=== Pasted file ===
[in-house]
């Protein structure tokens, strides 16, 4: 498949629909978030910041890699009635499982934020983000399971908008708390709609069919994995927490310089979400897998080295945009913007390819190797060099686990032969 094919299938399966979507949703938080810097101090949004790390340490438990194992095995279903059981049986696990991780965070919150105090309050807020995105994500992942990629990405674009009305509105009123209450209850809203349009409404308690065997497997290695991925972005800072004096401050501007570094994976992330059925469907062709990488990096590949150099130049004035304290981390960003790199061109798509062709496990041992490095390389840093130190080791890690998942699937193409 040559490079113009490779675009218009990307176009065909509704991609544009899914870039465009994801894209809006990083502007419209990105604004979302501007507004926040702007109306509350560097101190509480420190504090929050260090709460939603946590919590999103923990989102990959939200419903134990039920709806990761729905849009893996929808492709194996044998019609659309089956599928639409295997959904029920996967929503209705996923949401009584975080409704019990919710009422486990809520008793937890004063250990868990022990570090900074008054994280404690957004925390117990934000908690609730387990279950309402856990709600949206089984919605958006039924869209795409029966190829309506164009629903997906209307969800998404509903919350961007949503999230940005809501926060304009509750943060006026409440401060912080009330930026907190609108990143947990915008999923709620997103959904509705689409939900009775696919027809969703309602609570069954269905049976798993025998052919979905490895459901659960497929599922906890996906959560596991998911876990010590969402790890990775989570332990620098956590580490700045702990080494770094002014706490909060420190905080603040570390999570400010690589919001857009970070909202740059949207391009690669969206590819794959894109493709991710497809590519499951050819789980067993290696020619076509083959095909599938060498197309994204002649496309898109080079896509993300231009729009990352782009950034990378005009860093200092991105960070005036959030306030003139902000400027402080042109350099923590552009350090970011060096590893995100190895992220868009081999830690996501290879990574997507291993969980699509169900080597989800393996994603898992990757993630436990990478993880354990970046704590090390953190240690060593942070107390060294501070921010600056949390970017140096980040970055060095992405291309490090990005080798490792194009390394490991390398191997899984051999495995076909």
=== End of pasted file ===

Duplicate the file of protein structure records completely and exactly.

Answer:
[in-house]
């Protein structure tokens, strides 16, 4: 498949629909978030910041890699009635499982934020983000399971908008708390709609069919994995927490310089979400897998080295945009913007390819190797060099686990032969 094919299938399966979507949703938080810097101090949004790390340490438990194992095995279903059981049986696990991780965070919150105090309050807020995105994500992942990629990405674009009305509105009123209450209850809203349009409404308690065997497997290695991925972005800072004096401050501007570094994976992330059925469907062709990488990096590949150099130049004035304290981390960003790199061109798509062709496990041992490095390389840093130190080791890690998942699937193409 040559490079113009490779675009218009990307176009065909509704991609544009899914870039465009994801894209809006990083502007419209990105604004979302501007507004926040702007109306509350560097101190509480420190504090929050260090709460939603946590919590999103923990989102990959939200419903134990039920709806990761729905849009893996929808492709194996044998019609659309089956599928639409295997959904029920996967929503209705996923949401009584975080409704019990919710009422486990809520008793937890004063250990868990022990570090900074008054994280404690957004925390117990934000908690609730387990279950309402856990709600949206089984919605958006039924869209795409029966190829309506164009629903997906209307969800998404509903919350961007949503999230940005809501926060304009509750943060006026409440401060912080009330930026907190609108990143947990915008999923709620997103959904509705689409939900009775696919027809969703309602609570069954269905049976798993025998052919979905490895459901659960497929599922906890996906959560596991998911876990010590969402790890990775989570332990620098956590580490700045702990080494770094002014706490909060420190905080603040570390999570400010690589919001857009970070909202740059949207391009690669969206590819794959894109493709991710497809590519499951050819789980067993290696020619076509083959095909599938060498197309994204002649496309898109080079896509993300231009729009990352782009950034990378005009860093200092991105960070005036959030306030003139902000400027402080042109350099923590552009350090970011060096590893995100190895992220868009081999830690996501290879990574997507291993969980699509169900080597989800393996994603898992990757993630436990990478993880354990970046704590090390953190240690060593942070107390060294501070921010600056949390970017140096980040970055060095992405291309490090990005080798490792194009390394490991390398191997899984051999495995076909």